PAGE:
With 4.3GB hard disks selling in the mid $300.00 range
Im really tempted to get one for my overcrowded
system. The thing stopping me is that I dread is the
thought of reinstalling everything on the new drive.
Many, many hours of tweaking, downloading and installing
slipstream releases, new drivers and assorted other
necessary stuff to make my system run just right and the
way I want it to. With just a few simple steps, Drive
Image can copy your current hard drive to your new drive
while keeping every setting and byte of data safely in
When I mentioned that I was about to use Drive Image,
a colleague scoffed and said "why not use XCOPY, it
does the same thing." Well actually, no, it doesnt.
Drive Image includes PartitionMagics resize
technology so you can resize your partitions after
copying them to the destination drive. XCOPY can only
copy files from point A to Point B.
Going from a couple of 1.6 GB disks to a pair of 4.3GB
disks allows me several options that I didnt have
with "just copying the files over to the new drive."
I can choose to resize my partitions in several different
ways. I can have Drive Image automatically resize my
partitions to take up the remaining free space on the
destination drive. I could have Drive Image leave the
remaining free space unused or I could choose to resize
the partitions manually. I could also choose to do disk
to disk copies with file system error and bad sector
checking to prevent copy problems. Since Drive Image only
copies used sectors it would also be a lot faster on a
Drive Image is a DOS program with a straightforward
interface. The manual is very good in explaining the
steps necessary to prepare and replicate a drive or any
portion of it. If nothing else the appendices are worth
reading as they provide an excellent tutorial on hard
drives, formatting, file systems and understanding
partitions. There is some very good drive related
resource material and valuable troubleshooting tips there
Removable media is supported so that you could back up
your drive any to spanned Floppy, Jazz, Zip, network,
secondary or whatever drives youve got handy a the
time. It supports Win 95, NT, Win 3.x, DOS, OS/2
including Fat, Fat32, NTFS, and HPFS partition types.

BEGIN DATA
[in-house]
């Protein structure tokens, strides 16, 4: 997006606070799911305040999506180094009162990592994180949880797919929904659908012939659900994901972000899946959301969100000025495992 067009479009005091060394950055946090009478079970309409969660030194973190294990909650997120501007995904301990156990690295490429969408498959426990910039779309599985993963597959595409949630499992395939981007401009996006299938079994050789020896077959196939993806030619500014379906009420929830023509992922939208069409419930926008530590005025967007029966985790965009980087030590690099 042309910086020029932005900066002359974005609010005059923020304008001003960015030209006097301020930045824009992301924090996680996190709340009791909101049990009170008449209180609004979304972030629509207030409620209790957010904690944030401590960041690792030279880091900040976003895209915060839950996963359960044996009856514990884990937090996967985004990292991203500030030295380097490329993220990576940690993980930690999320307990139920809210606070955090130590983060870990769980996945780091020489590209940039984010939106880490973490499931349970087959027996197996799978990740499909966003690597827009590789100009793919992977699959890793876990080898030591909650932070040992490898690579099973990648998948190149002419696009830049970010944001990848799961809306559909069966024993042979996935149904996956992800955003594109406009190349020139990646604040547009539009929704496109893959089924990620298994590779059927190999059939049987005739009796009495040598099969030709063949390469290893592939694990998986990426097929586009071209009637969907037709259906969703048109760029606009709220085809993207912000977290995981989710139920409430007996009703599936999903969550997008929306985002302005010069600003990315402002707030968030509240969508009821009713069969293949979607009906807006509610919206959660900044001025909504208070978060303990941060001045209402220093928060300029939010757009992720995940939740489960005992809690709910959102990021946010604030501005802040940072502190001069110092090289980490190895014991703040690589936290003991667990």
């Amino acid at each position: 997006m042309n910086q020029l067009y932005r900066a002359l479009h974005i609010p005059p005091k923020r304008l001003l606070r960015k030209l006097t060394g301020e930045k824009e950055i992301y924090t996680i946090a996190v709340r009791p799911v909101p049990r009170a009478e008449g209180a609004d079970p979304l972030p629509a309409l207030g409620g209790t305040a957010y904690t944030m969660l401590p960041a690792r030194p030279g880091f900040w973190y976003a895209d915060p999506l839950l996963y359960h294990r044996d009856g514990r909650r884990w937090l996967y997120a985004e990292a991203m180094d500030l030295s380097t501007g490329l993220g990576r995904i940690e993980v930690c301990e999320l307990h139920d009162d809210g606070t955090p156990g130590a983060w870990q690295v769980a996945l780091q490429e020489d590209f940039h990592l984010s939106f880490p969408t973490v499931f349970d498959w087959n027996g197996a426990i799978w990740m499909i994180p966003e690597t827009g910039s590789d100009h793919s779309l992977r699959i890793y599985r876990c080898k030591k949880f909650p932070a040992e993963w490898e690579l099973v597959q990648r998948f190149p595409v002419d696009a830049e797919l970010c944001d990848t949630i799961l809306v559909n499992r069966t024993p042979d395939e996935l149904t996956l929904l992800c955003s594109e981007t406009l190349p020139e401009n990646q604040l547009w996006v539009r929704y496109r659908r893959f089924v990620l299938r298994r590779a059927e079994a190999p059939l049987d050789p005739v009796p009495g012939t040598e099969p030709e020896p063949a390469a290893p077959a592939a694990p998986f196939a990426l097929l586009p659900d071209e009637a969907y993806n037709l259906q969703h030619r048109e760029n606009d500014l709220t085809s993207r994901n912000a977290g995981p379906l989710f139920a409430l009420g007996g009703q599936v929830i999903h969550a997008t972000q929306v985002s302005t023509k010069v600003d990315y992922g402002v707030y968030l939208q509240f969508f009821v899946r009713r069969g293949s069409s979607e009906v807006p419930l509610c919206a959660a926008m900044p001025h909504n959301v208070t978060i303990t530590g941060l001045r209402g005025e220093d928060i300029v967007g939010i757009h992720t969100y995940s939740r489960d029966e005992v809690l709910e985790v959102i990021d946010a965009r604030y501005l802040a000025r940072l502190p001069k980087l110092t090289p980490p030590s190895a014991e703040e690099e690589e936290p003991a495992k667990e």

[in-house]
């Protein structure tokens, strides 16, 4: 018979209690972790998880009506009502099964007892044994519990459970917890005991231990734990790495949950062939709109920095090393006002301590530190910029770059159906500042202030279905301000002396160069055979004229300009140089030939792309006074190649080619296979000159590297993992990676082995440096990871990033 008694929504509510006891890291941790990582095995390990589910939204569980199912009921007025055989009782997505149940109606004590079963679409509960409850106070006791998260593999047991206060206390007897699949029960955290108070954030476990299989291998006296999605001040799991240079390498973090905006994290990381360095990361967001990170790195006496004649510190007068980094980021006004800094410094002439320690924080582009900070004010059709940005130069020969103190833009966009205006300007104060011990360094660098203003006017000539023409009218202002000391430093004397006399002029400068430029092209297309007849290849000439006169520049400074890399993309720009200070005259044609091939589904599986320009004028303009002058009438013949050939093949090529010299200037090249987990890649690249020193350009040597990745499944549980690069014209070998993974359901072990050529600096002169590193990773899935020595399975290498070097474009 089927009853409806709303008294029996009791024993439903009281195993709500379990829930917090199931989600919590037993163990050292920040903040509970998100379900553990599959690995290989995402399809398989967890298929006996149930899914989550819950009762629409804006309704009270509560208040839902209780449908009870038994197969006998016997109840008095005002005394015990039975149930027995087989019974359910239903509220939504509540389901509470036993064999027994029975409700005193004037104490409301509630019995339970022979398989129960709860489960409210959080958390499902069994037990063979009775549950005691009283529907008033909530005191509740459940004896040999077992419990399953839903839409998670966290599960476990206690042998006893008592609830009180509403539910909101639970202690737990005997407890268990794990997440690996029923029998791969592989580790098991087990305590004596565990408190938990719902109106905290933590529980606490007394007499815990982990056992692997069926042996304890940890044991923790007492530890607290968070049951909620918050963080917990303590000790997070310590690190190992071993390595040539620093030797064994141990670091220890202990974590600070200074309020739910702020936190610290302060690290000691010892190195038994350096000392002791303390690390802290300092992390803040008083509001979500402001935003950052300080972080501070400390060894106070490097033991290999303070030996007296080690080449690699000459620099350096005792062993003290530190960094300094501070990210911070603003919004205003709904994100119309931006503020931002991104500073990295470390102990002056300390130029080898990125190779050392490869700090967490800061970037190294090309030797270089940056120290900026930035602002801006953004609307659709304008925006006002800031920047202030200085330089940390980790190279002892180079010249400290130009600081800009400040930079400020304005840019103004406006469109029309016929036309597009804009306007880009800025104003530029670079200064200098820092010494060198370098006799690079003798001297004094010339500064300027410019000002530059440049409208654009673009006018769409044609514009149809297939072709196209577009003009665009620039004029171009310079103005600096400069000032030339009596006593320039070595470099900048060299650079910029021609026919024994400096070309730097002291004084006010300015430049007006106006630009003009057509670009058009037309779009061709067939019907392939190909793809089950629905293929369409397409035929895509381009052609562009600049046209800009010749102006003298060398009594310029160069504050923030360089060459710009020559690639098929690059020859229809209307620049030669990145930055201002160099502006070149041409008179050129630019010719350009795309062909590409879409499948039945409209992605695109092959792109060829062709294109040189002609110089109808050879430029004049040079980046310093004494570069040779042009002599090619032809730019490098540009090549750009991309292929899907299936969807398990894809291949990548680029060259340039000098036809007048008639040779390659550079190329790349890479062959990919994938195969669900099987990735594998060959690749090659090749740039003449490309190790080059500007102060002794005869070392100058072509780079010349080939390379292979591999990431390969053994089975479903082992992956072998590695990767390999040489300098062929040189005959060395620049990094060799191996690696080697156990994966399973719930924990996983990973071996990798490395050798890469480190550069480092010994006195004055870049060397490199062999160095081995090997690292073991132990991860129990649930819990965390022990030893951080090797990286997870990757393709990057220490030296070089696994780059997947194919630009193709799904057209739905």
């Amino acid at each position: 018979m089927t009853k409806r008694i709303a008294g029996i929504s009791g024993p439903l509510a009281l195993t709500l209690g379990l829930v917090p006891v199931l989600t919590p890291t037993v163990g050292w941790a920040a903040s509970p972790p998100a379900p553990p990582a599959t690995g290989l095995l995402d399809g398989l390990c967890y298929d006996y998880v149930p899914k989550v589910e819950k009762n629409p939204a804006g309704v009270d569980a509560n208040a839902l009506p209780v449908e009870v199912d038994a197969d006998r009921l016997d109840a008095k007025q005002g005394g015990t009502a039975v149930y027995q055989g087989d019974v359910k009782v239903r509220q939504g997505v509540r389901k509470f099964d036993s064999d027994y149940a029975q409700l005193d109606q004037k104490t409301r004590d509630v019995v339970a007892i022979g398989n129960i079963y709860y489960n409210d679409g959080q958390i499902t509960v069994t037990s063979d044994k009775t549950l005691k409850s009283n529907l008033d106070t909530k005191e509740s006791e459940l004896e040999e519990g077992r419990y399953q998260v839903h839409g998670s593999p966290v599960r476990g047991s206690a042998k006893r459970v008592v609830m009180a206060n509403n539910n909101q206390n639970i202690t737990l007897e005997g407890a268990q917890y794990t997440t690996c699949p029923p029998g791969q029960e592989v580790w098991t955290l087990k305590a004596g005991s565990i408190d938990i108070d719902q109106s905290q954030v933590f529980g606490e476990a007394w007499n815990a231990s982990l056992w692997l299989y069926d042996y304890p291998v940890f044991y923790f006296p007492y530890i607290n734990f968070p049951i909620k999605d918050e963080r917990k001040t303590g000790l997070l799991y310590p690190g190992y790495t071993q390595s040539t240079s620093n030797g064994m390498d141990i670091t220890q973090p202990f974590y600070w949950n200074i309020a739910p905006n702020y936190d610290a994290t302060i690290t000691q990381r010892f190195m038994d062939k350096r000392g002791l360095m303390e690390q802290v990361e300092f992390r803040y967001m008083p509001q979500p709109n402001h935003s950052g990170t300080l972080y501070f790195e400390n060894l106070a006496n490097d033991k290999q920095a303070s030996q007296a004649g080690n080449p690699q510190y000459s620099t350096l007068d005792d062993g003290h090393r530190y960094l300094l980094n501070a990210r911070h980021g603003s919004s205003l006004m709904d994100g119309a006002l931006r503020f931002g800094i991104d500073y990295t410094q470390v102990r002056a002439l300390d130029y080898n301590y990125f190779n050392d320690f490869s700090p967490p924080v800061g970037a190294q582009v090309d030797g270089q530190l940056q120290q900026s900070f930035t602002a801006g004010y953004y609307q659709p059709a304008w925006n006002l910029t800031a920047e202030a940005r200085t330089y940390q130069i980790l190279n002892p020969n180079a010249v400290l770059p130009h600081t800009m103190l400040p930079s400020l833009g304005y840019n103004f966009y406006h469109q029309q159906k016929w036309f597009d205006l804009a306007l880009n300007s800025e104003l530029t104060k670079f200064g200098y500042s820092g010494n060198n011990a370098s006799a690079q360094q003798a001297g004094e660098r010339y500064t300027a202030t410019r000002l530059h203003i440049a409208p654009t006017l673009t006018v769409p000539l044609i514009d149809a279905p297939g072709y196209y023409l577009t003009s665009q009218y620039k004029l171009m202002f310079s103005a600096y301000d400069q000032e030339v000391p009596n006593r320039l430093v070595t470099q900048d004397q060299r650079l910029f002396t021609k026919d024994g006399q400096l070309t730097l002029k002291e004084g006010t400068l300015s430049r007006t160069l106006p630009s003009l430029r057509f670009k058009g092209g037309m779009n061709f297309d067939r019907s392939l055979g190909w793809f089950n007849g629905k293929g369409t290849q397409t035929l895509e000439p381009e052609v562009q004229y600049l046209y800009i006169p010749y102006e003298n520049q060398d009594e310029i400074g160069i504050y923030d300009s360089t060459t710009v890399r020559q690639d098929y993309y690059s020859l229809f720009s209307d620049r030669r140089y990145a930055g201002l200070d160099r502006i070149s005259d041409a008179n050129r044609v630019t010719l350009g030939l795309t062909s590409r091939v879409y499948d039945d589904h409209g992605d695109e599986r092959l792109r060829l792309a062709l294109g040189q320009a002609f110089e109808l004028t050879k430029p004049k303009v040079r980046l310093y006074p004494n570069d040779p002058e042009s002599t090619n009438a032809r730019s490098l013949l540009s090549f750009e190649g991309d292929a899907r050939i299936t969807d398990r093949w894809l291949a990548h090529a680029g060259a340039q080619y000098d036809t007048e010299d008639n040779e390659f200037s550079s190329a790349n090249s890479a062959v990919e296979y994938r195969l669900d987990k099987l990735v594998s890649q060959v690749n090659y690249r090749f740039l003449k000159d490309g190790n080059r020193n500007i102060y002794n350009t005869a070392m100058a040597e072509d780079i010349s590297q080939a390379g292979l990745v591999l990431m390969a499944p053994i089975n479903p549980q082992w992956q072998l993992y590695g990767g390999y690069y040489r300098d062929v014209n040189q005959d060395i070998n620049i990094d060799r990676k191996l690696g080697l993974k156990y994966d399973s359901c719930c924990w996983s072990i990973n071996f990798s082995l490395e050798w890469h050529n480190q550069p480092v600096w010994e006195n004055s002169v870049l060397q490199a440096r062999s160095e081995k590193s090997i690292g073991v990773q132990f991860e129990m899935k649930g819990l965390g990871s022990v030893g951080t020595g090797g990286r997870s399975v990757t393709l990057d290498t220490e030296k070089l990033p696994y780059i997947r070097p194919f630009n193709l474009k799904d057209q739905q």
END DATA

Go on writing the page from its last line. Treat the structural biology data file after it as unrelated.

According to the manual it even understands and to a
limited amount supports NetWare, Linux and UNIX.
How long would it take you to recreate an exact copy
of your computer, the way it is set up now, if you lost a
hard drive? Further, How long would it take to recreate
all the data that you have stored on your drive? Got any
fax or mail lists? Do you use a PIM? Taking risks with
your data is something you shouldnt do. You know
you should take the steps to protect it (like performing
regular backups) but doing so is often relegated to
"Ill do it next week" process.
With Drive Image, you could create and store a
compressed backup file of your entire hard drive, or just
the partitions you specify, to the storage medium of your
choice. The image file can be downloaded from the backup
source to completely restore your operating systems,
applications, and data exactly as it was when you first
copied the image. Think about it.
Included with Drive Image are two utilities that can
be helpful in finding and changing drive letters
assignments for partitions and CD-ROM drives. DriveMapper
changes one drive letter at a time to reflect a new drive
letter references. MagicMover helps in moving
applications from one partition to another with their
associated files and system settings.
Drive Image isnt for everyone but it sure does
make a job of creating disk images a lot easier than
without it. If you can use the services it can provide,
it is worth every penny.
Originally published: February, 1998